This type of gown is known as a sack back or robe à la francaise, with loose pleats at the back of the neck and an open front. It was a style that dominated women’s fashions during the 18th century. It developed from a loose negligee but by the 1770s it had become a more formal type of dress and would have been worn for attending assembly rooms, dinner parties, the theatre or the opera.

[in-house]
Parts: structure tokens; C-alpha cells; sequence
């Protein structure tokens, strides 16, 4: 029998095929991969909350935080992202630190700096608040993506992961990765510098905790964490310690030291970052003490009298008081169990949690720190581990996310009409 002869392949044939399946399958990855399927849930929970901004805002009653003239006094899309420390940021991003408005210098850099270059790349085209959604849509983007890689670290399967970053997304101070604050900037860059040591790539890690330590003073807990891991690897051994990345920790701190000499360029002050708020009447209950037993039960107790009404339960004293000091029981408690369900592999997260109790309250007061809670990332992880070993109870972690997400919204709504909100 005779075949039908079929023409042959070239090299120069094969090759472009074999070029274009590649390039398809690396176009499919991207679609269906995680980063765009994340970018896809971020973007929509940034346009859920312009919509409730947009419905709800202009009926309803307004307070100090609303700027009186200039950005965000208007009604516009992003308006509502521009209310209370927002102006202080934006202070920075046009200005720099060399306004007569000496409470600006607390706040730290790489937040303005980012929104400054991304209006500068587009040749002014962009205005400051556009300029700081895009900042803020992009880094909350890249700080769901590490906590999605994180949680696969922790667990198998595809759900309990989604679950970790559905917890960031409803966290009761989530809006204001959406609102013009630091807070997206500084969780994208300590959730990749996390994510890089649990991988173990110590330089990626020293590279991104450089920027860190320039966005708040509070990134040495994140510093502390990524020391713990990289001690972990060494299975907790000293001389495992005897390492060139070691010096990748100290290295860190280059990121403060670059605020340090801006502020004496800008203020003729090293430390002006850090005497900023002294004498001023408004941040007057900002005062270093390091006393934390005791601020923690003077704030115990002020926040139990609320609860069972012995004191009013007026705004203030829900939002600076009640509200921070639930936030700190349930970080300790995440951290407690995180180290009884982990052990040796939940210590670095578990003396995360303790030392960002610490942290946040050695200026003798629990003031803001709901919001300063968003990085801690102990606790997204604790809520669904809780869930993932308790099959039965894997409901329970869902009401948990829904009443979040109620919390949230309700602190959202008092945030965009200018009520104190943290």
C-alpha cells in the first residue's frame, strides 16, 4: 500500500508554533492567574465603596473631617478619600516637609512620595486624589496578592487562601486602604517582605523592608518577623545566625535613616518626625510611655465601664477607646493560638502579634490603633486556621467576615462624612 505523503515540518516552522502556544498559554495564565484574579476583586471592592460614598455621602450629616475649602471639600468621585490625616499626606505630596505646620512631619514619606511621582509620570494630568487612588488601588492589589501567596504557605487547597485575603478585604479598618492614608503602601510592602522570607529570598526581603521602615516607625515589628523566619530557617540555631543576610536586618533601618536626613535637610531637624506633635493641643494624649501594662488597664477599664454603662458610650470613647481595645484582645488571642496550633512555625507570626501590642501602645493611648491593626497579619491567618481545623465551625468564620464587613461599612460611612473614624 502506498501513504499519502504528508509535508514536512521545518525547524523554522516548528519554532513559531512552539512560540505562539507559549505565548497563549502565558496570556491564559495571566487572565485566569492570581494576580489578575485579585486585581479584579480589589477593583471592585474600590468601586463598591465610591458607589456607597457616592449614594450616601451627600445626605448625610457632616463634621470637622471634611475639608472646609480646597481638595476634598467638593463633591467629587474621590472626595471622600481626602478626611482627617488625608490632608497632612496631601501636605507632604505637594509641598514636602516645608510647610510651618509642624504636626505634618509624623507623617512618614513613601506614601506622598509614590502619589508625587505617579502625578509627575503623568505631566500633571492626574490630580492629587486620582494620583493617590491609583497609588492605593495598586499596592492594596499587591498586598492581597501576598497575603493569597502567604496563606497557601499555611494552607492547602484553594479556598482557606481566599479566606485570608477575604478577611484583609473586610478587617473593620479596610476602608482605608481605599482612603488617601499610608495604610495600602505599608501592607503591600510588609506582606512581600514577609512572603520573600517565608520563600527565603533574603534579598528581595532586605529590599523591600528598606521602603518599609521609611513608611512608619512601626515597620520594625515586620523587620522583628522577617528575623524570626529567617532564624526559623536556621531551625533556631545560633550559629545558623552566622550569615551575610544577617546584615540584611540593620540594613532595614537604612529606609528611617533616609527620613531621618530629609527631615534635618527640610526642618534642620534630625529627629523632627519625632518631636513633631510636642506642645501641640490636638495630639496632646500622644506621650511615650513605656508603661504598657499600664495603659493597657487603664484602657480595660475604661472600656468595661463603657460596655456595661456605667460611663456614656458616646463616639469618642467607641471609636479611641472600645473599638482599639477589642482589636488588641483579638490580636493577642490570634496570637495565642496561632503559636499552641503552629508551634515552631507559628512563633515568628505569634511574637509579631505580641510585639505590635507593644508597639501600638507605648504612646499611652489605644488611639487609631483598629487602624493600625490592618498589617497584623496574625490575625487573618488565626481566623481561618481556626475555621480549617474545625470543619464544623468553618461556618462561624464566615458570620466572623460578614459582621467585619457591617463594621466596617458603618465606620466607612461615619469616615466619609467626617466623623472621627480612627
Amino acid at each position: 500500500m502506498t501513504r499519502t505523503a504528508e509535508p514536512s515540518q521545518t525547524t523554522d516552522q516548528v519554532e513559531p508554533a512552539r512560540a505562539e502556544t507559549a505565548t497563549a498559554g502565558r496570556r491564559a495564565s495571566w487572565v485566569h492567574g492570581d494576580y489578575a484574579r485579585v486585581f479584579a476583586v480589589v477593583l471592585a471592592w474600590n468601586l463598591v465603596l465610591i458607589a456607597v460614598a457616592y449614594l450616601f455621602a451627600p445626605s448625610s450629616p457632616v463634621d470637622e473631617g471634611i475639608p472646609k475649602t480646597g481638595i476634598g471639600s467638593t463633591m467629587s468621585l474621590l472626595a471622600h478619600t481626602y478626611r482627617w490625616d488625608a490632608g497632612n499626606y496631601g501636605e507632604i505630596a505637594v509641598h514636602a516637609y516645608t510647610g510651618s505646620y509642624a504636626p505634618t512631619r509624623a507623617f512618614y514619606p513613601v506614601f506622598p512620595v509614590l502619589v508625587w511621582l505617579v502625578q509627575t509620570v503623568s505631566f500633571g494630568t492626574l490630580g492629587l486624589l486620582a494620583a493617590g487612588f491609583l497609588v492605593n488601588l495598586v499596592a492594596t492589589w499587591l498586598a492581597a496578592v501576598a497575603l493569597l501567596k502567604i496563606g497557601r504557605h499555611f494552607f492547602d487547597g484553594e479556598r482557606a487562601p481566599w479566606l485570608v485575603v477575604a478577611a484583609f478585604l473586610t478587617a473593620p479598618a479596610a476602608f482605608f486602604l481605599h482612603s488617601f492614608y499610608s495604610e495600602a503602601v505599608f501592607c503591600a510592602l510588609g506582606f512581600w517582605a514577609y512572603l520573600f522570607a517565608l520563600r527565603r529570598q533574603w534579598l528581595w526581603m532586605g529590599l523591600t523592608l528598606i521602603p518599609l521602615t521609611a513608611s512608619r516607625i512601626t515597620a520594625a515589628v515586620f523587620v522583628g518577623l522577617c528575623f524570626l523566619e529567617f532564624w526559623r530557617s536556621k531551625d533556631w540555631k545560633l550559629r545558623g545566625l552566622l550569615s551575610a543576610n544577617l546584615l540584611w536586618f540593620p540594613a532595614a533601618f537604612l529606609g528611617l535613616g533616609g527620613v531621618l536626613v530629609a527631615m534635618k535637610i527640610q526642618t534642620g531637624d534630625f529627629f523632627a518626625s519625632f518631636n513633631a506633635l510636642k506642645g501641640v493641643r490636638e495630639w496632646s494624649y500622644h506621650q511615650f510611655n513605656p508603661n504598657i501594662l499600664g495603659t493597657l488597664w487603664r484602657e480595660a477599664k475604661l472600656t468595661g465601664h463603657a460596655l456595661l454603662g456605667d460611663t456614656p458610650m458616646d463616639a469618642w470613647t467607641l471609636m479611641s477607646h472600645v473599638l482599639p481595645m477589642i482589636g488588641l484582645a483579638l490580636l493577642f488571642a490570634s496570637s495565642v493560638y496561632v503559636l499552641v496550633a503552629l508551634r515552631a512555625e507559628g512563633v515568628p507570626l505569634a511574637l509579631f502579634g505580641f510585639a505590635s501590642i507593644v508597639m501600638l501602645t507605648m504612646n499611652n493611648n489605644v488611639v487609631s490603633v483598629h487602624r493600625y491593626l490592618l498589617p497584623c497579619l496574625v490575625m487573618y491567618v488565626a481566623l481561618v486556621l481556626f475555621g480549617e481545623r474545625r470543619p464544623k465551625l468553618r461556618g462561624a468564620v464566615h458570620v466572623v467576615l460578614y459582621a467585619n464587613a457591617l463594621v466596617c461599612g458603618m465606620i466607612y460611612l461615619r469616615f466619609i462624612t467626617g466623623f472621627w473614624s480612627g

This is a very rare example of the use of velvet in 18th-century women’s dress. Normally fabrics are printed after the weaving process. In the chiné technique, the warp threads are printed before, and during weaving the slight pulling of the threads gives the pattern a blurred effect, resembling a watercolour when finished. In this extraordinary example, the chiné process has been combined with velvet - a difficult technique that was produced only in a few places in France. The silk for this fabric is reputed to have cost 36 shillings a yard. With an average of 17 yards required for a gown and petticoat of this style, the fabric would today cost about £2,200.